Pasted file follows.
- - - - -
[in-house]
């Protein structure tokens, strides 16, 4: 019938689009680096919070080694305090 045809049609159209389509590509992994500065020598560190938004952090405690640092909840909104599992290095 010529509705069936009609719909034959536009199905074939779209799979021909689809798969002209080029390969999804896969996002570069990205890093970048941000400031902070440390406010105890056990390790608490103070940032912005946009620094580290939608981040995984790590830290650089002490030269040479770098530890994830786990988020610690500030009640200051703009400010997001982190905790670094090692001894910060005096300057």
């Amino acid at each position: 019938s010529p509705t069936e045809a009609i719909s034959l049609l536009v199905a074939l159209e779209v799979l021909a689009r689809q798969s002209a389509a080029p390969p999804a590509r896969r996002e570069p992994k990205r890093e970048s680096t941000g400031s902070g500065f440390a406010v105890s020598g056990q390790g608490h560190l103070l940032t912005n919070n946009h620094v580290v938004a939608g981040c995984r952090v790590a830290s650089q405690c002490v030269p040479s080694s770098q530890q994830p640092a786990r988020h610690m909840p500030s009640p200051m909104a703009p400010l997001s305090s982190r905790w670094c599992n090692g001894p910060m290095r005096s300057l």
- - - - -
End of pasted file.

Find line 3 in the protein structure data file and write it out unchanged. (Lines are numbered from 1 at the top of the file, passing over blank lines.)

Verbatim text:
């Amino acid at each position: 019938s010529p509705t069936e045809a009609i719909s034959l049609l536009v199905a074939l159209e779209v799979l021909a689009r689809q798969s002209a389509a080029p390969p999804a590509r896969r996002e570069p992994k990205r890093e970048s680096t941000g400031s902070g500065f440390a406010v105890s020598g056990q390790g608490h560190l103070l940032t912005n919070n946009h620094v580290v938004a939608g981040c995984r952090v790590a830290s650089q405690c002490v030269p040479s080694s770098q530890q994830p640092a786990r988020h610690m909840p500030s009640p200051m909104a703009p400010l997001s305090s982190r905790w670094c599992n090692g001894p910060m290095r005096s300057l």